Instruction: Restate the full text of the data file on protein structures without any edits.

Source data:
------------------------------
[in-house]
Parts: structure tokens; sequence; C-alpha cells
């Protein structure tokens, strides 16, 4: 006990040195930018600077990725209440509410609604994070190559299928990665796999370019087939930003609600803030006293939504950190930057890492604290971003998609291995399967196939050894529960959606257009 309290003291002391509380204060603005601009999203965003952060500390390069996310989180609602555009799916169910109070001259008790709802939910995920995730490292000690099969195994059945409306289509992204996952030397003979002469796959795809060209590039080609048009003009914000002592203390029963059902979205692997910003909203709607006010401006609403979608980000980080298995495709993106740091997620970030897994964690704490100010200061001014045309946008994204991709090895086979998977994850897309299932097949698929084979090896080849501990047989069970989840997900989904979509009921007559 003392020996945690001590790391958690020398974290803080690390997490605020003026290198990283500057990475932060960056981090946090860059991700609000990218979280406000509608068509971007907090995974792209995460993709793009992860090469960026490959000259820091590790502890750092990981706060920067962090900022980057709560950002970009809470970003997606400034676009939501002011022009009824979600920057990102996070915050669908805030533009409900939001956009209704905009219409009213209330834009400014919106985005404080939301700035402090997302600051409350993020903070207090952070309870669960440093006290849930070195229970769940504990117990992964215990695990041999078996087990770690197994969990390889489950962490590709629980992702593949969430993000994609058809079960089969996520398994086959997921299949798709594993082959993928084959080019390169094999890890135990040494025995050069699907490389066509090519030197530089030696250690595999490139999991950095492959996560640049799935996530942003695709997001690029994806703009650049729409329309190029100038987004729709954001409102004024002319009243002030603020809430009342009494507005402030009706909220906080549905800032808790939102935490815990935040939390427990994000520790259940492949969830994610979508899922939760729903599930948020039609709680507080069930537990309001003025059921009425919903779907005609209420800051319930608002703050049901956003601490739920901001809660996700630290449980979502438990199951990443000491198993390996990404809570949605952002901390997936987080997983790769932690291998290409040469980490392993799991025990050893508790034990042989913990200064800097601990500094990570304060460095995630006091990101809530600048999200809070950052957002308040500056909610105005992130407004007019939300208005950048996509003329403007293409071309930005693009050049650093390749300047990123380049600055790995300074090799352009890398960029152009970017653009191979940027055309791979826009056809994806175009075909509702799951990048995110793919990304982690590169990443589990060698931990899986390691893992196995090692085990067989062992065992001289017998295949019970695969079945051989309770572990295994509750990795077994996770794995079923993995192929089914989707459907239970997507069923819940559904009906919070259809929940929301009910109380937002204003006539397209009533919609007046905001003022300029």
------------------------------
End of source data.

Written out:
[in-house]
Parts: structure tokens; sequence; C-alpha cells
């Protein structure tokens, strides 16, 4: 006990040195930018600077990725209440509410609604994070190559299928990665796999370019087939930003609600803030006293939504950190930057890492604290971003998609291995399967196939050894529960959606257009 309290003291002391509380204060603005601009999203965003952060500390390069996310989180609602555009799916169910109070001259008790709802939910995920995730490292000690099969195994059945409306289509992204996952030397003979002469796959795809060209590039080609048009003009914000002592203390029963059902979205692997910003909203709607006010401006609403979608980000980080298995495709993106740091997620970030897994964690704490100010200061001014045309946008994204991709090895086979998977994850897309299932097949698929084979090896080849501990047989069970989840997900989904979509009921007559 003392020996945690001590790391958690020398974290803080690390997490605020003026290198990283500057990475932060960056981090946090860059991700609000990218979280406000509608068509971007907090995974792209995460993709793009992860090469960026490959000259820091590790502890750092990981706060920067962090900022980057709560950002970009809470970003997606400034676009939501002011022009009824979600920057990102996070915050669908805030533009409900939001956009209704905009219409009213209330834009400014919106985005404080939301700035402090997302600051409350993020903070207090952070309870669960440093006290849930070195229970769940504990117990992964215990695990041999078996087990770690197994969990390889489950962490590709629980992702593949969430993000994609058809079960089969996520398994086959997921299949798709594993082959993928084959080019390169094999890890135990040494025995050069699907490389066509090519030197530089030696250690595999490139999991950095492959996560640049799935996530942003695709997001690029994806703009650049729409329309190029100038987004729709954001409102004024002319009243002030603020809430009342009494507005402030009706909220906080549905800032808790939102935490815990935040939390427990994000520790259940492949969830994610979508899922939760729903599930948020039609709680507080069930537990309001003025059921009425919903779907005609209420800051319930608002703050049901956003601490739920901001809660996700630290449980979502438990199951990443000491198993390996990404809570949605952002901390997936987080997983790769932690291998290409040469980490392993799991025990050893508790034990042989913990200064800097601990500094990570304060460095995630006091990101809530600048999200809070950052957002308040500056909610105005992130407004007019939300208005950048996509003329403007293409071309930005693009050049650093390749300047990123380049600055790995300074090799352009890398960029152009970017653009191979940027055309791979826009056809994806175009075909509702799951990048995110793919990304982690590169990443589990060698931990899986390691893992196995090692085990067989062992065992001289017998295949019970695969079945051989309770572990295994509750990795077994996770794995079923993995192929089914989707459907239970997507069923819940559904009906919070259809929940929301009910109380937002204003006539397209009533919609007046905001003022300029």